GE says the "rapid decline" of a market for coal generation triggered company's Monday announcement that it would no longer participate in the construction of new coal plants.
The company's stock prices plummeted following the news, because the short announcement failed to detail whether the company has a plan to replace the lost coal revenue, according to William Blair & Company co-head of global industrial infrastructure Nick Heymann. But if the company hadn't left coal behind, he posits that things could be much worse. Coal, he predicted, "will become so onerous that everyone will sell utility stocks that have anything to do with coal."
GE will continue to fulfill existing contracts and continue to service coal-powered turbines, prompting some heat from environmentalists, despite overall praise.
Walking away from the coal market may have been necessary to steer clear of contracting markets and sour public sentiment, Heymann said, but the company's stock price could continue to suffer so long as its future trajectory remains unclear.
Heymann pointed to a confluence of factors that has accelerated the collapse of coal markets in recent months. Rising consumer concern about climate change had already eroded demand for fossil fuels, and now renewables have become cost-competitive, allowing economics and popular demand to align. Then COVID-19 reduced global energy demand, allowing utilities to shift their focus from expansion to the replacement of legacy assets.
"Coal's gone," Heymann concluded. "You have a very limited amount of nuclear. The only thing that is theoretically there is combined cycle for natural gas."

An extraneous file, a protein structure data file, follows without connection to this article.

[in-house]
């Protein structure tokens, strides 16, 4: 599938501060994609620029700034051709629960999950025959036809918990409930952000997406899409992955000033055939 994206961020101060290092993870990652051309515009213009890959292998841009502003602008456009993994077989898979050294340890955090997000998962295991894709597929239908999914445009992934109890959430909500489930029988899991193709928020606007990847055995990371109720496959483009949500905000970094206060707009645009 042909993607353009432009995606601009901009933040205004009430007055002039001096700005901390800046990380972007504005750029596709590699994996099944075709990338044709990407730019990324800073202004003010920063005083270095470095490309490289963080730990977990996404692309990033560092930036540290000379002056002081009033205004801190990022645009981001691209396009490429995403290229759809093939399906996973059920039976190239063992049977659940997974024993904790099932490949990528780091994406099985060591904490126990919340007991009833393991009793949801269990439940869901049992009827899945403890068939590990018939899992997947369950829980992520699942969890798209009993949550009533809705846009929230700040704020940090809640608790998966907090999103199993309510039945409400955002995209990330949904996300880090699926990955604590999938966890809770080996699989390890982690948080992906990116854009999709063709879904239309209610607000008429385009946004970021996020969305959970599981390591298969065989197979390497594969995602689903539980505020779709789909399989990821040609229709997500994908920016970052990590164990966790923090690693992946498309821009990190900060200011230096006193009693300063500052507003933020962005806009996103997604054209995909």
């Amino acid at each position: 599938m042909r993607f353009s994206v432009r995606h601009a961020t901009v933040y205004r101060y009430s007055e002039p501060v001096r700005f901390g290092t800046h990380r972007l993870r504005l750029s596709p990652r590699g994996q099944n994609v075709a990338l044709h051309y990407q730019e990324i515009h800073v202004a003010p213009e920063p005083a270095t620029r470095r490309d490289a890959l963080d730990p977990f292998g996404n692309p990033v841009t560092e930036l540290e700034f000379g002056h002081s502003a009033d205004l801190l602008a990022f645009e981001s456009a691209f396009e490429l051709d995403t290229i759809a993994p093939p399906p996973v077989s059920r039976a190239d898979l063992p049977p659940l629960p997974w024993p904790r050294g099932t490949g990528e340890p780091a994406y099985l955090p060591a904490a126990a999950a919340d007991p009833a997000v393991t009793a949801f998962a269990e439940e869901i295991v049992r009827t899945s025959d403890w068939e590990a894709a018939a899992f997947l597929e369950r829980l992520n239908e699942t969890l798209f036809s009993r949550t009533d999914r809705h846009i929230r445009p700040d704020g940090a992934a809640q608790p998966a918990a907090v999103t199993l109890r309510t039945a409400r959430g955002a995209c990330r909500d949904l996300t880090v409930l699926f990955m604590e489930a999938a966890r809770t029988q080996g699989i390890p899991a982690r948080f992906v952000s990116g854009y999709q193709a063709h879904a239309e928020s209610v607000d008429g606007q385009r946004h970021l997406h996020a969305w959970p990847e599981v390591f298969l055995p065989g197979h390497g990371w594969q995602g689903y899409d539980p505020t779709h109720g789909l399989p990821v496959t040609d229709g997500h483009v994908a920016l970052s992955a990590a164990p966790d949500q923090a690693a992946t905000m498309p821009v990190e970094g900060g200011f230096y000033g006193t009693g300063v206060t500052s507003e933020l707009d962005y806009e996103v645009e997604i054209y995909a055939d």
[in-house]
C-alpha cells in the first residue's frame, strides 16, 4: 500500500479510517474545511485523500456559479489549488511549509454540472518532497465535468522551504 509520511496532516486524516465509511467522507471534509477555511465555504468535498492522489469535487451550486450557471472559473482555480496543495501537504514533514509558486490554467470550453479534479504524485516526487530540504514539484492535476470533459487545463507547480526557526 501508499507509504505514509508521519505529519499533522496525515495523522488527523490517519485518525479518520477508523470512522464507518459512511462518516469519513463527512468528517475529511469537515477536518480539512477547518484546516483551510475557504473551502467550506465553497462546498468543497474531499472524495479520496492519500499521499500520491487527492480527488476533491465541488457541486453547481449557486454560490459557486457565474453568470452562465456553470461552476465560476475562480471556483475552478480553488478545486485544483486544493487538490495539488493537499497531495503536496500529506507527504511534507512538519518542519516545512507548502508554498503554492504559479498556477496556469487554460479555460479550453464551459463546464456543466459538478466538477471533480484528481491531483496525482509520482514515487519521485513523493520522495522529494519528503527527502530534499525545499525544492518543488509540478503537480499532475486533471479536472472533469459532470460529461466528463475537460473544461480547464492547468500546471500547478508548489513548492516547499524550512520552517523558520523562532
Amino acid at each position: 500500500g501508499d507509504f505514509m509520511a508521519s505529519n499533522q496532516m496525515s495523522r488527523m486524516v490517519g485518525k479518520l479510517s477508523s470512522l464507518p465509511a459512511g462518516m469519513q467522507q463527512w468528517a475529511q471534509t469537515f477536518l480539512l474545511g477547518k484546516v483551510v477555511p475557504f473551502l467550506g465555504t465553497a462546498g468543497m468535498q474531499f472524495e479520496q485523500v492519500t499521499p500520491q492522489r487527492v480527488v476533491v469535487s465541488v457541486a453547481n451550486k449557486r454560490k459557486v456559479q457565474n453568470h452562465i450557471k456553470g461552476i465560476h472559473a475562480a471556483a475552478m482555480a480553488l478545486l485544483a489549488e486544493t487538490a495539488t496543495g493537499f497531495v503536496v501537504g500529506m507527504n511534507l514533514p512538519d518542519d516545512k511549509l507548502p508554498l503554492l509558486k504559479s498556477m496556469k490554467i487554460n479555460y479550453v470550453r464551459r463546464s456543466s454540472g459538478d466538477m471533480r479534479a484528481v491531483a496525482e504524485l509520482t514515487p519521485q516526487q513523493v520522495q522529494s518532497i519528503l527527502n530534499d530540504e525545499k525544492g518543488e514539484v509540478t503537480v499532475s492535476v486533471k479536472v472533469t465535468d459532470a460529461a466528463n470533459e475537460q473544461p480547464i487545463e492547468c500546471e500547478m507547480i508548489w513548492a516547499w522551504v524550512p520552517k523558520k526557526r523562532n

Indeed, while organizations such as shareholder advocacy group As You Sow heralded GE's announcement as one that "signaled meaningful change to its business by moving away from high-carbon technologies like coal," GE framed the decision as one of market necessity.
"In most parts of the world, the new build coal power plant market is characterized by overcapacity, market consolidation and rapid decline driven by an industry-wide move to lower carbon technology," a company spokesperson said in an email to Utility Dive. "Since 2015, the global market has seen an 85% cumulative decline in GW of new coal orders"
GE did not respond to questions regarding the sell-off prompted by Monday's announcement, nor to questions regarding criticisms from environmental organizations.
Han Chen, international energy policy manager for the the Natural Resources Defense Council, said she found GE's decision to continue servicing coal turbines "disappointing," and said the company seemed bound to repeat past mistakes.
"As they overestimated the growth and demand for coal in other markets, they're underestimating how quickly the U.S. is going to transition," she said. "They really over-invested in new coal and didn't transition, and I think they're still hanging on to hopes that these older plants just keep running forever."
Heymann agreed — to a point. The symbiosis between public opinion and economics means companies still associated with coal could end up wearing a "scarlet letter" in the near future. But as a practical matter, he said, GE must continue to support its product to maintain credibility with its customers.
"I think you have to run a very fine balancing act," he said, "because you're not going to have any customers if you don't support what they thought was a 30-year investment. No one's going to do business with you. It's not paint."
But like Heymann, Sierra Club spokesperson Marta Stoepker also raised questions about how GE's next steps after the transition from coal.
"We hope companies like GE, that have been in the coal business and benefited from the coal business, see where they can make investments right now so that companies don't go into bankruptcy but invest in the energy of the future," she said. "My hope is that GE will continue to get out of the coal business, but do what it can to ensure those who have been working in the coal business are not left behind. Their announcement today shows they are looking ahead, and I hope they continue to deepen that effort and support the people who have been keeping our lights on and risking their health to do so."